Month-long Bali Arts Festival ends
The 34th Bali Arts Festival finally ended on Monday, with Bali Governor Made Mangku Pastika officially closing the month-long festival.
The closing ceremony featured the colossal dance drama Nila Candra Ngeka Suwarga at the Ardha Candra open stage of the arts center performed by hundreds of students from SMKN 3 Sukawati, Gianyar.
Around 15,000 local and international artists have performed during the island’s largest art fiesta. More than 300 traditional arts performances, as well as modern and contemporary ones, have been on stage since the festival began on June 10. The festival was also enhanced by exhibitions, discussions, culinary delicacies and
The organizing of the festival, however, continued to face the same problems as in previous years, such as inadequate facilities, security problems and illegal parking spaces on the roadside causing traffic jams surrounding the venue.
Several artists who performed during the festival complained about inadequate facilities, mostly the bad quality of the sound system.
“The sound system is really bad. We couldn’t give our best performance just because of the sound system,” said Suzan Kohlik, a member of Gedebong Goyang group from Peliatan, Gianyar, after her performance on June 22.
The Bali administration had, however, provided Rp 21.1 billion (US$ 2.27 million) for a sound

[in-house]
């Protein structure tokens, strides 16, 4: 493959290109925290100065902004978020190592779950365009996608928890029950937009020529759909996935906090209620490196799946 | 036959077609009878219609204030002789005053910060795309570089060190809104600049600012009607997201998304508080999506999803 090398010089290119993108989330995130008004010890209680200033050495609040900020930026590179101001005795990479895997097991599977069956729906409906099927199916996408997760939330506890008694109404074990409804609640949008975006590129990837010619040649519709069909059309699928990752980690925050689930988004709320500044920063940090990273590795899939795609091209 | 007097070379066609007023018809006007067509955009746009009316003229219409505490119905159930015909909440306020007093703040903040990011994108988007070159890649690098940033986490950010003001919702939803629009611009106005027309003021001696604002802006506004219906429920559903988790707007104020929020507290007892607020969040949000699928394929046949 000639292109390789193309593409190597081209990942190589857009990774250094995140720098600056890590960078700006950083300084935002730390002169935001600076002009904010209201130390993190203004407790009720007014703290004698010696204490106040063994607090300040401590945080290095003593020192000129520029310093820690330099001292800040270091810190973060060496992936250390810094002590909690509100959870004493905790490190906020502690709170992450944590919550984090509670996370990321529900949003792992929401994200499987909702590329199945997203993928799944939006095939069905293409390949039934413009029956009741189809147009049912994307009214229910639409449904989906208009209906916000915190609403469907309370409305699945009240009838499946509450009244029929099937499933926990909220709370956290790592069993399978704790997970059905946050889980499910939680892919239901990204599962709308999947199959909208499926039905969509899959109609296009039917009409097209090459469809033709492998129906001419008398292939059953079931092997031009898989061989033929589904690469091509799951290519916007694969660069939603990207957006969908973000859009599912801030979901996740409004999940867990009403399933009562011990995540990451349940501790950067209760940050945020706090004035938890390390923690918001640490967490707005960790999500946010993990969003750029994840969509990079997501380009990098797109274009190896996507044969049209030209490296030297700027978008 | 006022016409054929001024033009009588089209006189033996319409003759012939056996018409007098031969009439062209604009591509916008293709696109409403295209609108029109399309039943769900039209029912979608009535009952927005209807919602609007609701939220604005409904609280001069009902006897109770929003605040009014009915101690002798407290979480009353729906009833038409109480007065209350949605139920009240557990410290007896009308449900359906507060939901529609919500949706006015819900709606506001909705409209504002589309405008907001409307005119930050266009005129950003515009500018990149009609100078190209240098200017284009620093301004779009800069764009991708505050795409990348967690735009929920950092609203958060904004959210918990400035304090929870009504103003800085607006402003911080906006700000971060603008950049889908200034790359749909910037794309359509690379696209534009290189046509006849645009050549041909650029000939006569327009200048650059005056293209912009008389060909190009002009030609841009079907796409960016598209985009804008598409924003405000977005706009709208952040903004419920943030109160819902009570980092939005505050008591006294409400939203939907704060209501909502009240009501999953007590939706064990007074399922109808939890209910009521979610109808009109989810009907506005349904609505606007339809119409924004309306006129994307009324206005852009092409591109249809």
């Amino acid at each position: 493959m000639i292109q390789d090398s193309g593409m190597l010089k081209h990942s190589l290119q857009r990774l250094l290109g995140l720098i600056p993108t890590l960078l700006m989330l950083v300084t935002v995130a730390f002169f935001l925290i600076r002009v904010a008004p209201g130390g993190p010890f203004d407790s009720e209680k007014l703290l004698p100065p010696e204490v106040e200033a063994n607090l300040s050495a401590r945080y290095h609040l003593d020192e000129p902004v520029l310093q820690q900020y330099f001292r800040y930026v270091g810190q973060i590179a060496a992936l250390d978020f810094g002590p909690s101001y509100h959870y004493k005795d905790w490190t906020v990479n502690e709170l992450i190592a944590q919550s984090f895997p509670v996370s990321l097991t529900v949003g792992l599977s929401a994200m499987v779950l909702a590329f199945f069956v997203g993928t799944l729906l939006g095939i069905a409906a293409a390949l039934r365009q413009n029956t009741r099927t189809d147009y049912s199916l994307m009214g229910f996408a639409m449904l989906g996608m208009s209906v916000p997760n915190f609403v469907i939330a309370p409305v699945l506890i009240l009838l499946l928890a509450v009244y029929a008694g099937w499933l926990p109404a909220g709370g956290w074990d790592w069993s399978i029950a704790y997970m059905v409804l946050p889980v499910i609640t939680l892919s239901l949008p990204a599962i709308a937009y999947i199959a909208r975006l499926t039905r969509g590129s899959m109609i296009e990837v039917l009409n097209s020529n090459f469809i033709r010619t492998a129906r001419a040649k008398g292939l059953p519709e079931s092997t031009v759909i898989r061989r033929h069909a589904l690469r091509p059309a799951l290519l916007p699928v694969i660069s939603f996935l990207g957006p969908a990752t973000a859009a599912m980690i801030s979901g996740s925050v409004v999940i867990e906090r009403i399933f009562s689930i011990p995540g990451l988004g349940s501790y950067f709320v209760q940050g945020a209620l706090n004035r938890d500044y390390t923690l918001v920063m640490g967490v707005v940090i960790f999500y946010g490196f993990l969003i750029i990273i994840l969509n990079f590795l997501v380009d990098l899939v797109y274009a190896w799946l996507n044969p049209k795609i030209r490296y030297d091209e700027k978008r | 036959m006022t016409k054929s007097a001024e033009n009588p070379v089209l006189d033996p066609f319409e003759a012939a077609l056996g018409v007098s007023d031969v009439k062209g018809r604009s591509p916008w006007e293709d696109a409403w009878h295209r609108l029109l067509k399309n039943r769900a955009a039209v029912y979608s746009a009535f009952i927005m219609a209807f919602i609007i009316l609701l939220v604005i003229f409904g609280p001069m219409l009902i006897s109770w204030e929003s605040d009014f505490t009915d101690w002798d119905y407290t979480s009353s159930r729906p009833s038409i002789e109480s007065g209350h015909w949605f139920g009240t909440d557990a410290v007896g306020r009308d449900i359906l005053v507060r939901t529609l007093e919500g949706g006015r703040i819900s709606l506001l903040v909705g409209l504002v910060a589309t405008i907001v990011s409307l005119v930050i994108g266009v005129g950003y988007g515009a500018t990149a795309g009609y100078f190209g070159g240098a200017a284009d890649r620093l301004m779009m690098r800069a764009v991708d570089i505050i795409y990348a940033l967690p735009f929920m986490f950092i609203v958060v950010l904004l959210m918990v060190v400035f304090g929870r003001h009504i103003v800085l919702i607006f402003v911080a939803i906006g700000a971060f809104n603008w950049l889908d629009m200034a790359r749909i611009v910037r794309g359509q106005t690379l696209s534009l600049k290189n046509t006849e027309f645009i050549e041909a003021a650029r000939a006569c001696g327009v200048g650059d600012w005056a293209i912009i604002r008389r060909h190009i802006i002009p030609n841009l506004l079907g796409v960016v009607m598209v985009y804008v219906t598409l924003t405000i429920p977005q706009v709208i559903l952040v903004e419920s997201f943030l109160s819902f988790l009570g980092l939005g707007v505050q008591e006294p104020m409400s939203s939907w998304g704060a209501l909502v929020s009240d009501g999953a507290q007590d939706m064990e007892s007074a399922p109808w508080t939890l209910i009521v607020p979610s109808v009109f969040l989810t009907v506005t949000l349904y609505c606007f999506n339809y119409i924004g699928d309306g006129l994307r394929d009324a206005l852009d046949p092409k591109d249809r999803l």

system upgrade a few months ago.
A member of an independent supervisory team, Nyoman Wija, admitted that his team had found several problems during the festival.
“There are many improvements, but there are also several problems that have to be evaluated,”
He highlighted several things requiring evaluation, mainly security and safety. He explained that many artists had lost their cell phones while back stage.
He also deplored that many local residents had opened illegal parking areas on the roadside, causing severe traffic jams every day, especially in the evening when many people visited the festival.
“It caused inconvenience for the visitors,” Wija said.
A visitor, Luh Ketut Alit Wiryani, shared similar concerns. She deplored the chaotic parking arrangements that forced visitors to park their cars and motorbikes inside private properties and on the front yards of the locals’ houses.
Wija also criticized the exhibition and food areas, which did not present unique products that reflected the characteristics of each of the island’s regencies.
“Each regency should have shown their own characteristic products, including food. But at this event, only people who had plenty of money could participate, because they had to pay for an
expensive booth,” he said.
Participants had to pay a minimum Rp 5 million and maximum Rp 12 million to rent a booth.
Although they had to pay a lot for a booth, many traders felt that the festival had given them good profits.
“I earned Rp 50 million from the booth. But that is not the point. The important thing is that I could promote my new products at this event,” said Oky Asokawati, a trader of bags and shoes made from endek and songket, who paid Rp 12 million to get the booth.
The profit was apparently so good that a traditional costume and cloth merchant, Ni Wayan Suriani, suggested the government should extend the festival.
Ketut Suastika, head of the Bali Cultural Agency, who also acts as chairman of the organizers, acknowledged that many things had to be evaluated from this year’s festival. “However, we did our best for the festival.”
Suastika said he would make a comprehensive evaluation of the festival soon, in order to make a better festival next year.